On the Road

Get Laid With Languages

At the end of the day, the best way to learn a language is to go to where people speak it all the time. English expatiates in Spain and Americans in Mexico might be able to spend 20 years in a villa without any Spanish (not more than how to order a beer anyway) but they’re the exceptions that prove the rule.

When you arrive in your destination country the language will be all about you, so much so that the opportunities to learn will be coming out of your ears. There are conversations in public, TV programs at all hours, songs on the radio and advertisements on billboards, bus stops and in newspapers and magazines.

Then of course you’ll be forced to communicate every time that you go to the shop, buy a bus ticket or ask someone the time. It can be quite terrifying at times but the last thing you want to do is be shy. Talk to everyone and anyone at every opportunity and just resign yourself that you’ll make a million mistakes and even make a fool out of yourself at times. It doesn’t matter. Every mistake that you make is an opportunity to learn and people will admire you for trying – there’s a good chance they only speak one language themselves.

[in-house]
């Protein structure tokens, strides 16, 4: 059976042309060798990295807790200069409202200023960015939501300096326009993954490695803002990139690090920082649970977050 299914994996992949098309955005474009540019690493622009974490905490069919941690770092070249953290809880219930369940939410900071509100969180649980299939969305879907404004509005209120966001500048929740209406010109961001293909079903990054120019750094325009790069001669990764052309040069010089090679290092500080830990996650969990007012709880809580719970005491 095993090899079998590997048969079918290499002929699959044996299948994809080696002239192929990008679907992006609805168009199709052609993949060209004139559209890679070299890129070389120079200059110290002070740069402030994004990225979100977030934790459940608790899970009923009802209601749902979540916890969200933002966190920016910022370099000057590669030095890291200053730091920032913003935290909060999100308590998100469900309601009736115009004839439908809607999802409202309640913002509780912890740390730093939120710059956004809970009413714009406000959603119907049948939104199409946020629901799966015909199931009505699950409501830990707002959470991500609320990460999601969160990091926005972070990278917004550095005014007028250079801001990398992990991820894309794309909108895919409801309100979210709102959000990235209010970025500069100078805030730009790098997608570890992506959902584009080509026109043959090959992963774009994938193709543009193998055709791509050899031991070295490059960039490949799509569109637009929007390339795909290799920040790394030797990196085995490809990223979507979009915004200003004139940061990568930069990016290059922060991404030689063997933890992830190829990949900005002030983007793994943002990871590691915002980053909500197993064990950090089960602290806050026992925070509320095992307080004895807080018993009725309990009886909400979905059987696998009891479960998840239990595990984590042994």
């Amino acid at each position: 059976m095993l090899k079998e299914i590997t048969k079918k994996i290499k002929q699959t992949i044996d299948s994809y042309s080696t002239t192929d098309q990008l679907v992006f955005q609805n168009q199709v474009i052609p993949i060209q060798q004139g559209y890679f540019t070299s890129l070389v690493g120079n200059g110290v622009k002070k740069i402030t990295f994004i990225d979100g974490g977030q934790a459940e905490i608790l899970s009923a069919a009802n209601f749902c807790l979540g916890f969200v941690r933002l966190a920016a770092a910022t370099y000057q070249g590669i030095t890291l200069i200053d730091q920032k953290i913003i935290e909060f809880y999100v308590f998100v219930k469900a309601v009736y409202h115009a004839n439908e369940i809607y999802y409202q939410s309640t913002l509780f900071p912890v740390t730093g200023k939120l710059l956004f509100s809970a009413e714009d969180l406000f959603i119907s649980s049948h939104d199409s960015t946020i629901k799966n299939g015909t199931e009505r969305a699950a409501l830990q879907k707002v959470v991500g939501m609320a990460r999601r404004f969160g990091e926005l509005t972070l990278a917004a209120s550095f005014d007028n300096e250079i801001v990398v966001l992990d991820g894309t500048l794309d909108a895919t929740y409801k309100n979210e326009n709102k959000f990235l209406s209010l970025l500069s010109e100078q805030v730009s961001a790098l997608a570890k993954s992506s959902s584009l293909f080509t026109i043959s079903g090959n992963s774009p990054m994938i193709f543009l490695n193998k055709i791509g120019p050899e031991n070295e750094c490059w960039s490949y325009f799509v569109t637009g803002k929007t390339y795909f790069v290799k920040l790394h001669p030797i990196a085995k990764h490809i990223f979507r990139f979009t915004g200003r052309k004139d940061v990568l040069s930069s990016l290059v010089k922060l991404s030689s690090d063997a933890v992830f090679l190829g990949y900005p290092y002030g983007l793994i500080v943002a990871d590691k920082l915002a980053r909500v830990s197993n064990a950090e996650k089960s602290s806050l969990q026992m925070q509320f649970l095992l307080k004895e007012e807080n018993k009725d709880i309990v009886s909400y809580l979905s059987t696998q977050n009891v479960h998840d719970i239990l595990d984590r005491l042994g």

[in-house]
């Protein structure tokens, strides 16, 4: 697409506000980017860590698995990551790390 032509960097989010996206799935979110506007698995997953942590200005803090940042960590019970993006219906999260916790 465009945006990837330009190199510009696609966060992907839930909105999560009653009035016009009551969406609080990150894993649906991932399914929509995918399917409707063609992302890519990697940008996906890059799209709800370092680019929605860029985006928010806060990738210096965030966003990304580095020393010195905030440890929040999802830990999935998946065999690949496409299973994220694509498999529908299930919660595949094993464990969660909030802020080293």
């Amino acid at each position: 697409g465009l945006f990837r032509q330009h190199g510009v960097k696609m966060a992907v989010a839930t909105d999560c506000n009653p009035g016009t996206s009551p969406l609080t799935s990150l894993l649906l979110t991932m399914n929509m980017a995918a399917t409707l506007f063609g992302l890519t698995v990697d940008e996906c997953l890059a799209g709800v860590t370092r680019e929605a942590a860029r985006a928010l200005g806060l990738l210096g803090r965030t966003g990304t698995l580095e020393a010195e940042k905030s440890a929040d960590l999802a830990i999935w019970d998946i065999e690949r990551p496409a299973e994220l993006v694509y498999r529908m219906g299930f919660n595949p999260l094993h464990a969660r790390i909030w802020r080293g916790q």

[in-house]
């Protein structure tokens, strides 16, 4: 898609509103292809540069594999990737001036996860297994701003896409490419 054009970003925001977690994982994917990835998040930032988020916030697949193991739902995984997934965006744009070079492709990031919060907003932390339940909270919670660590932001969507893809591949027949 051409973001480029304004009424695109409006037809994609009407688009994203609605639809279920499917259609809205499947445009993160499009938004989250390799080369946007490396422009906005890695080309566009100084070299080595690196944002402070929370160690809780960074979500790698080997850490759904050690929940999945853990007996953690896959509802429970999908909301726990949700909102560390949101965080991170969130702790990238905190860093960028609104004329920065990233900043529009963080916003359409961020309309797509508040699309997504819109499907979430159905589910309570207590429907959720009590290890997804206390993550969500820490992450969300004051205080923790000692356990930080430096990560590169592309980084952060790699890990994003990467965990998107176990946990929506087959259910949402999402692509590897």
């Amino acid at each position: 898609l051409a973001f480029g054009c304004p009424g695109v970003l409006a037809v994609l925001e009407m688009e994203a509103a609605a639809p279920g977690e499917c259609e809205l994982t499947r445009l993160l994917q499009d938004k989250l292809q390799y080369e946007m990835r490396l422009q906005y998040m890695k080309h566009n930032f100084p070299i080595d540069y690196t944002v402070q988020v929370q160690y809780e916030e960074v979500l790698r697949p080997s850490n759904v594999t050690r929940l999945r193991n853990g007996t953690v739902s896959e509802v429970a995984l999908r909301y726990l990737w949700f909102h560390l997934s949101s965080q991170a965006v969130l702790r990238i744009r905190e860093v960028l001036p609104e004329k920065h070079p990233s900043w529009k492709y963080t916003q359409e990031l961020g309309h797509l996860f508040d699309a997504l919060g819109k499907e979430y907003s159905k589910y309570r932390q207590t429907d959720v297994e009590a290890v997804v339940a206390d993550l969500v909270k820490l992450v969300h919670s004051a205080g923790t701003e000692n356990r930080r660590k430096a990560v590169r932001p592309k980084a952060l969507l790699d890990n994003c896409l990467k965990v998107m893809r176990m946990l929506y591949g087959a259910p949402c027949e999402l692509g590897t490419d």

The immersion method seems to particularly suit women but anyone who likes to talk and listen can advance very quickly this way. Even if you don’t understand much of what people say to you, there’s always the Richard Burton method of learning languages – this legendary traveler spoke 25 tongues and another whole load of dialects and his method was largely to silently repeat everything that was said to him. That way he gathered how native speakers make their sentences. (Failing that he took a series of native mistresses to get to the juicy slang…)

The real challenge comes when you’re in a country where English is widely spoken. Why would you stumble through another language when everyone can speak to you in English and clear up matters in moments rather than hours?

The thing here is to insist. Tell everyone that you want to communicate only in the language you’re learning and remind them each time that they slip back into English. Stand firm on this and eventually people will come round to the idea. If they want to practice their English then let them travel to your country.

But when you get stuck or just plain tired you can always switch to English for half an hour.